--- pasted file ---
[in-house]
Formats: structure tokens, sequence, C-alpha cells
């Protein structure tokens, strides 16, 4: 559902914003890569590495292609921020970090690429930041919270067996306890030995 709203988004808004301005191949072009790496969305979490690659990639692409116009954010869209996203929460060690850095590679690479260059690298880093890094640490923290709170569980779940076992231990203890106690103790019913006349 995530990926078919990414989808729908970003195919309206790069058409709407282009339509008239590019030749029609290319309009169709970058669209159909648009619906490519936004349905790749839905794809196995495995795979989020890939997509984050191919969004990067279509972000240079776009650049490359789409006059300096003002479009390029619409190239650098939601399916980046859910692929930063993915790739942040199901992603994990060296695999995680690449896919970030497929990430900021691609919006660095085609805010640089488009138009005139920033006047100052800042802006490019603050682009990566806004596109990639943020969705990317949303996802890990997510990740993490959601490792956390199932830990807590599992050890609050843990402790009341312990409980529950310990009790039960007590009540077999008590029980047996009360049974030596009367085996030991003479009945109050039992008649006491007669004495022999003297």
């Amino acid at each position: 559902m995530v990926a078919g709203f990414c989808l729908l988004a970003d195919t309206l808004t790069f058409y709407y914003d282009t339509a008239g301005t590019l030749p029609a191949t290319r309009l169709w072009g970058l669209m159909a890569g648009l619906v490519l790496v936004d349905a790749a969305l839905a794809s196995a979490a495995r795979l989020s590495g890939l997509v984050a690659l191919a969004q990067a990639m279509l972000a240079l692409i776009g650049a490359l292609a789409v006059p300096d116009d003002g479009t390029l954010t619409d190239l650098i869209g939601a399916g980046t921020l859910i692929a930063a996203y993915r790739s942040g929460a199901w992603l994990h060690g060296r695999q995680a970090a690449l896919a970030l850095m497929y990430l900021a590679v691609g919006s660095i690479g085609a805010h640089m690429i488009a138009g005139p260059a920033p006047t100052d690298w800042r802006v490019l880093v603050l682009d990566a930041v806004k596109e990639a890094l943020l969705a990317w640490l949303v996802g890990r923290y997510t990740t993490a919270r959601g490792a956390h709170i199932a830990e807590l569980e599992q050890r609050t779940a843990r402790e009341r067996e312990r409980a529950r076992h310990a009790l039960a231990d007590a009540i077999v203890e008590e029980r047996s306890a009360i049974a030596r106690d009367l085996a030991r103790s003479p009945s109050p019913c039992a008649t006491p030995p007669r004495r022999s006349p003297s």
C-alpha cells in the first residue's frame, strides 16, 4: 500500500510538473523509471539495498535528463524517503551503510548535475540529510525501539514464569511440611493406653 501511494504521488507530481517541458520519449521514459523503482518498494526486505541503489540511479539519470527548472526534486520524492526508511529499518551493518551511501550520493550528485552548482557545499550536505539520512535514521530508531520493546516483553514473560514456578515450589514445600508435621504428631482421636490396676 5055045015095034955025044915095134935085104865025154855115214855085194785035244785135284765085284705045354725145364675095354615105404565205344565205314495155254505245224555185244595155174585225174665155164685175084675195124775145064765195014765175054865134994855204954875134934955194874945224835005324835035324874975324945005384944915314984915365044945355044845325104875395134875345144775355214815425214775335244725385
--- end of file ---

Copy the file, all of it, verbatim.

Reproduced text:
[in-house]
Formats: structure tokens, sequence, C-alpha cells
């Protein structure tokens, strides 16, 4: 559902914003890569590495292609921020970090690429930041919270067996306890030995 709203988004808004301005191949072009790496969305979490690659990639692409116009954010869209996203929460060690850095590679690479260059690298880093890094640490923290709170569980779940076992231990203890106690103790019913006349 995530990926078919990414989808729908970003195919309206790069058409709407282009339509008239590019030749029609290319309009169709970058669209159909648009619906490519936004349905790749839905794809196995495995795979989020890939997509984050191919969004990067279509972000240079776009650049490359789409006059300096003002479009390029619409190239650098939601399916980046859910692929930063993915790739942040199901992603994990060296695999995680690449896919970030497929990430900021691609919006660095085609805010640089488009138009005139920033006047100052800042802006490019603050682009990566806004596109990639943020969705990317949303996802890990997510990740993490959601490792956390199932830990807590599992050890609050843990402790009341312990409980529950310990009790039960007590009540077999008590029980047996009360049974030596009367085996030991003479009945109050039992008649006491007669004495022999003297």
């Amino acid at each position: 559902m995530v990926a078919g709203f990414c989808l729908l988004a970003d195919t309206l808004t790069f058409y709407y914003d282009t339509a008239g301005t590019l030749p029609a191949t290319r309009l169709w072009g970058l669209m159909a890569g648009l619906v490519l790496v936004d349905a790749a969305l839905a794809s196995a979490a495995r795979l989020s590495g890939l997509v984050a690659l191919a969004q990067a990639m279509l972000a240079l692409i776009g650049a490359l292609a789409v006059p300096d116009d003002g479009t390029l954010t619409d190239l650098i869209g939601a399916g980046t921020l859910i692929a930063a996203y993915r790739s942040g929460a199901w992603l994990h060690g060296r695999q995680a970090a690449l896919a970030l850095m497929y990430l900021a590679v691609g919006s660095i690479g085609a805010h640089m690429i488009a138009g005139p260059a920033p006047t100052d690298w800042r802006v490019l880093v603050l682009d990566a930041v806004k596109e990639a890094l943020l969705a990317w640490l949303v996802g890990r923290y997510t990740t993490a919270r959601g490792a956390h709170i199932a830990e807590l569980e599992q050890r609050t779940a843990r402790e009341r067996e312990r409980a529950r076992h310990a009790l039960a231990d007590a009540i077999v203890e008590e029980r047996s306890a009360i049974a030596r106690d009367l085996a030991r103790s003479p009945s109050p019913c039992a008649t006491p030995p007669r004495r022999s006349p003297s």
C-alpha cells in the first residue's frame, strides 16, 4: 500500500510538473523509471539495498535528463524517503551503510548535475540529510525501539514464569511440611493406653 501511494504521488507530481517541458520519449521514459523503482518498494526486505541503489540511479539519470527548472526534486520524492526508511529499518551493518551511501550520493550528485552548482557545499550536505539520512535514521530508531520493546516483553514473560514456578515450589514445600508435621504428631482421636490396676 5055045015095034955025044915095134935085104865025154855115214855085194785035244785135284765085284705045354725145364675095354615105404565205344565205314495155254505245224555185244595155174585225174665155164685175084675195124775145064765195014765175054865134994855204954875134934955194874945224835005324835035324874975324945005384944915314984915365044945355044845325104875395134875345144775355214815425214775335244725385